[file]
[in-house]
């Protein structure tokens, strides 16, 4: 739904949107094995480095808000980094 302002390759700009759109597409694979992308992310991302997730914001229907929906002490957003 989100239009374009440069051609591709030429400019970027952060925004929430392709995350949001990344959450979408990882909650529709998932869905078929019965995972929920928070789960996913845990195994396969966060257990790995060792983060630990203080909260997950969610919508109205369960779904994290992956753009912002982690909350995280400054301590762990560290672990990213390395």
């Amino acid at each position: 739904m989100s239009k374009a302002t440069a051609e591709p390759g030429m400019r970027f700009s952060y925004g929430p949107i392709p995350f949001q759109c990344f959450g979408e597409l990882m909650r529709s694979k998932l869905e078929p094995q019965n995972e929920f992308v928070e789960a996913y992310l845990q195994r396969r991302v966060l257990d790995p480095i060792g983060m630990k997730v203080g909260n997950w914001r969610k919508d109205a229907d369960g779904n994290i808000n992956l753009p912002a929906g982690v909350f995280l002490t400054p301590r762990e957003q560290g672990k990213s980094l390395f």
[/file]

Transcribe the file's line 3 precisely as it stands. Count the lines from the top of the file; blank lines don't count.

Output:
């Amino acid at each position: 739904m989100s239009k374009a302002t440069a051609e591709p390759g030429m400019r970027f700009s952060y925004g929430p949107i392709p995350f949001q759109c990344f959450g979408e597409l990882m909650r529709s694979k998932l869905e078929p094995q019965n995972e929920f992308v928070e789960a996913y992310l845990q195994r396969r991302v966060l257990d790995p480095i060792g983060m630990k997730v203080g909260n997950w914001r969610k919508d109205a229907d369960g779904n994290i808000n992956l753009p912002a929906g982690v909350f995280l002490t400054p301590r762990e957003q560290g672990k990213s980094l390395f």